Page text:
Tag Archives: Whitemud Creek Ravine

Spring is here and so are the beavers

Today is the first day of spring and all the signs are here; the creeks and rivers are largely ice-free, the beavers at the Whitemud Creek have awoken from their winter hibernation and the buds are bursting.

During my nature walk along the Whitemud Creek the other day the beavers were out in full force, swimming around in the slurry waters, breaking through ice floes like fury little ice breakers and chilling on the banks with their friend, the muskrat. The onset of the seasonal changes is sudden and things are changing fast. Just a week ago my son and I walked on the frozen creek, meeting people on skis and walking their dogs. Today the creek is virtually ice free. I am super-excited about the upcoming return of the migratory birds, but a bit sad that I have to bid farewell to the Snowy Owls.

The buds are bursting. Photo: Mario Pineda.

Officially Spring arrives at 3:58pm today (Spring Equinox). It is a sunny day, not a cloud in the sky and +11 °C. What better way to greet spring and all the the excitement it will bring about in nature than heading down to the creek. We will head down for a first spring nature walk as soon as work and school is out.

Muskrat (Ondatra zibethicus) doing a very thorough spring grooming. Photo: Mario Pineda.
North American Beavers (Castor canadensis) basking on the banks of Whitemud Creek. Photo: Mario Pineda.


Beaver on ice. Photo: Mario Pineda.
Canadian-style fury icebreaker. Photo: Mario Pineda.

May the curiosity be with you. This is from “The Birds are Calling” blog (www.thebirdsarecalling).

Spring is in the air

So it looks like spring is in the air. I would not dare to claim that spring has arrived. It’s in the air, like the smell of something yummy simmering and tempting us of greater things to come. The deep freeze has finally relented and we are back at more seasonal temperatures.

One of my recent “resolutions” is to get out into Nature more often. Now, “more often” is unacceptably vague. It’s like saying, “I will loose some weight”. Anyone into fitness and weight loss would tell you that “loosing some weight” just does not cut it. It needs to be specific. So, lets quantify what spending more time in Nature means to me. My aim is (currently) to head out into Nature at least twice a week, once during the work-week and a second time, for a longer outing, during the weekend. I have been doing well over the last few weeks, often going birding several times during the week and weekend. Undoubtedly the milder weather and the brighter evenings make it easier and more appealing to head out.

During a walk earlier this week at Whitemud Creek we tested our new camera, a Canon SX70 HS. My son managed to get a nice picture of a Black-capped Chickadee, something I found notoriously difficult as these tiny feathered bundles seem to be in constant motion. I did however manage to get a shot of a Southern Red-backed Vole peeking out of a tunnel in the snow trying to grab a sunflower seed. Southern Red-backed Voles are active throughout the winter and spend their time under the snow-pack in the subnivean zone. Here they enjoy protection from the elements  and construct long tunnels as travel corridors. These forest dwelling voles are short-lived, with a maximum life-span of about one year, and depend on coniferous, deciduous and mixed forests.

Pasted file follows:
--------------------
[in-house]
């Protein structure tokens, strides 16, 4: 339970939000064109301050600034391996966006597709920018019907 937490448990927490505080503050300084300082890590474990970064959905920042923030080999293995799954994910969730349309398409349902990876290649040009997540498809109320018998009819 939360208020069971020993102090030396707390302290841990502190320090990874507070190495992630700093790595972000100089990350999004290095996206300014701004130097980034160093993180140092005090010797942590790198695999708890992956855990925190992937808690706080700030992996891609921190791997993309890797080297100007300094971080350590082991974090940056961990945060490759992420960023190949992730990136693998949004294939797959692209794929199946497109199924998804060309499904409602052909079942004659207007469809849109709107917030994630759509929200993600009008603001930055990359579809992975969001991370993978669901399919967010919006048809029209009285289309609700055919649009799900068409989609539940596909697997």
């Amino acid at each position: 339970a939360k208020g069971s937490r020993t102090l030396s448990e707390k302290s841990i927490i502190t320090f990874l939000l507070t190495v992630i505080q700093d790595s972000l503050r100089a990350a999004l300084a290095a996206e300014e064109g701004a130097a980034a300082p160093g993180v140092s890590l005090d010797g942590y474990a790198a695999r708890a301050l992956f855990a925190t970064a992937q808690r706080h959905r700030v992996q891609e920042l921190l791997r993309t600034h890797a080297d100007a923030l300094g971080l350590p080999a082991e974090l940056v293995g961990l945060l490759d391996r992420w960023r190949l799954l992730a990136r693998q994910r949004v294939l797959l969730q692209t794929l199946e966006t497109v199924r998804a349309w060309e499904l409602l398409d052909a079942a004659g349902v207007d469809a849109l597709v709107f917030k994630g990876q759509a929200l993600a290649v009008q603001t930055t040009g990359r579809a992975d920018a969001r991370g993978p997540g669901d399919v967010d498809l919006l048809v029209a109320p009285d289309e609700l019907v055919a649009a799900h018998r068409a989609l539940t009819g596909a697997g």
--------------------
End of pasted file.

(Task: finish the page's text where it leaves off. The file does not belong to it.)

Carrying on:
A Black-Capped Chickadee (Poecile atricapus) enjoying the spring in the air. Photo: Matias.
Southern Red-backed Vole (Myodes gapperi) peaking out of its snow tunnel in search of a snowflower seed snack. Photo: Mario Pineda.
Red Squirrel (Tamiasciurus hudsonicus) enjoying a snack. Photo: Matias.

May the curiosity be with you. This is from “The Birds are Calling” blog (www.thebirdsarecalling).

World Wildlife Day birding

Today’s excursion, first one in March, happened to coincide with the World Wildlife Day (March 3). It was a beautiful sunny winter day with temperatures reaching a “balmy” -15 °C (-19 °C with the wind chill). Living in sub -30 °C range for a month changes one’s perspective on what constitutes cold weather. Anyone not having lived through these extreme temperatures for any length of time would likely and perhaps rightfully consider us a bit “nuts”. It is remarkable, however, that no matter how cold it gets, the birds are always out and active; with the exception of the owls, which just seem to “chill” (pun intended). Perhaps extremely low temperatures require birds to keep foraging in order to stay warm and to maintain their metabolism throughout the night.

Today we went for a 4 km walk along the Whitemud Creek Ravine (south of Snow Valley this time), our local winter bird hotspot. While we did not break any birding records it was well worth spending some time outside with the usual suspects; the Black-capped Chickadees demanding sunflower seeds, a Pileated Woodpecker going to town on an old tree, a very energetic Downy Woodpecker making a racket that seemed entirely disproportionate to its diminutive size, a Raven soaring silently overhead and a White-breasted Nuthatch snatching a sunflower seed before the chickadees found it. Lots of Red Squirrels were out as well looking for a morsel to eat.